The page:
Guest Post: Vintage Tables in Vibrant Yellow

Hi there! I'm pleased as punch that Melody invited me to post in her beautiful piece of blogland (even though I'm so jealous that she couldn't sneak any of us stuck here in perpetual winter along with her to escape)! I blog at Anne Thompson Designs, which is something I started after leaving a career in television news to spend more time with my two kids. It's been such a blessing - more than I ever could have imagined. And no small part of those blessings has been the incredible women I've met who share the passions for home and DIY that I do.

I met Melody last summer at the Haven Conference, which is like mecca for home/DIY bloggers. It was the first time either of us had attended, and we both came knowing very few people. It was, for me, an exciting but also nerve-wracking time. Being among such awesome creatives, but being alone much of the time was kind of stressful, even though it was so completely fantastic.
I went to a painting class led by Shaunna of Perfectly Imperfect, and Marian of Miss Mustard Seed (holy cow, by the way, they rocked)!
And it was there I had the good fortune to sit at a table with Melody.  Man, did we have a good time!  We love furniture. And paints. And we have sons who are the same age. It was like we'd known each other for years. I've kept in touch with so many bloggers via social media, and now Melody and I get to be roommates at this year's Haven. It'll be like a reunion this time!

But for now, I'm very happy to be here with Melody's awesome readers!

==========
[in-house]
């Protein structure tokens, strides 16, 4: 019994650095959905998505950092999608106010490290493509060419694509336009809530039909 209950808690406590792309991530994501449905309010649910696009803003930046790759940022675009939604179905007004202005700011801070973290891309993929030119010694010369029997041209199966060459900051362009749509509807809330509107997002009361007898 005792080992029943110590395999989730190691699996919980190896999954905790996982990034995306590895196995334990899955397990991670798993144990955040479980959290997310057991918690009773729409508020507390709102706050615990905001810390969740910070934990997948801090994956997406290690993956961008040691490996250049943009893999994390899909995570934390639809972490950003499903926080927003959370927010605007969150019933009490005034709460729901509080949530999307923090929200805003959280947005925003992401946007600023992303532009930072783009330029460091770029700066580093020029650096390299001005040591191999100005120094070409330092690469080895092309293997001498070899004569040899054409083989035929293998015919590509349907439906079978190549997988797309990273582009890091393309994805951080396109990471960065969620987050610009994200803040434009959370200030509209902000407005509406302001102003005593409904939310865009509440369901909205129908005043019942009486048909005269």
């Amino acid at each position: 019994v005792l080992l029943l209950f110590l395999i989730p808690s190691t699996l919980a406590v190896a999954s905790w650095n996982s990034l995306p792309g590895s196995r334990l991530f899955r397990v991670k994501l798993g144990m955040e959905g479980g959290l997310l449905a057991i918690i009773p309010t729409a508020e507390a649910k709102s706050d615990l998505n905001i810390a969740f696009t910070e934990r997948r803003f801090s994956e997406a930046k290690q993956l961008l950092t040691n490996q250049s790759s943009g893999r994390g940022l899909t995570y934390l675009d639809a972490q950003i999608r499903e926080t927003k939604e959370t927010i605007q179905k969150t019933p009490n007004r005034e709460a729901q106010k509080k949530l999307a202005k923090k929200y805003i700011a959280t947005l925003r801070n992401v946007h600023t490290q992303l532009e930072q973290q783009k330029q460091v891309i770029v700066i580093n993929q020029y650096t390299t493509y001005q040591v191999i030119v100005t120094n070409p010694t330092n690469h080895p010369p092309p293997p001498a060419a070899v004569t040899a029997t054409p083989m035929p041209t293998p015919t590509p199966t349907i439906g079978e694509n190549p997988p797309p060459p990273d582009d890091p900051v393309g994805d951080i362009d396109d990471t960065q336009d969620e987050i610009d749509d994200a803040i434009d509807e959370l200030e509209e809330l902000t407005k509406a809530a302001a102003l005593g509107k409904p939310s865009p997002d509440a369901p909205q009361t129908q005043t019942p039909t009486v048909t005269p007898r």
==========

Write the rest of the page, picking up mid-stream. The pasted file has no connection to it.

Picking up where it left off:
I'm sharing today about a pair of vintage end tables I recently painted... I'll be honest. I was a little unsure when a woman I knew from high school said she wanted two vintage end tables/nightstands painted bright yellow.  The success of the way they turned out, I think, lies in the specific shade of yellow we ended up using.  Ironically, it's Sherwin Williams' "Overjoy." Coincidence? I think not!
 These two tables came to my friend via a yard sale.  Their simple shape and relatively good condition were well worth the $10 price tag.
 The polyurethane on top, however, was cracked and flaking off - it couldn't be painted over in that condition.
  They also came with a red-based stain on them that didn't want to quit.
 And they were basically filthy.
After sanding them with my RYOBI Corner Cat sander (LOVE that tool. And I'm not getting paid to say it. I asked for it for Christmas, and my husband obliged. I bought him clothes. #tablesturned) it was clear that a good primer was going to be needed. The table on the right is sanded below.
A quick swipe with a water based primer showed in no time that the red stain would laugh in the face of that. The table on the right has the water based primer. The other got the oil-based. Wow.
I'd have to turn to my trusty oil-based Zinsser Cover Stain. Man, I love that stuff. Again, not being paid to say that. It has proven itself over and over again. Zinsser better never stop making it or they'll have a revolt on their hands from furniture painters the world over.
Two coats of Cover Stain later, (I had to take advantage of the only 40 degree day this side of Christmas) we were ready to rock some yellow.

Yellows and greens, I think, can be tricky. You don't want neon (usually). You don't want sickly looking colors, or otherwise murky shades that may remind you of not-so-nice things that are green and yellow in the world. It can be hard to get them right. This time, we hit the jackpot. It was sunny and cheerful and just gorgeous. The paint went on like a dream.  Covered and leveled really nicely. The owner didn't want anything distressed on these pieces, and I completely agree with her call on that.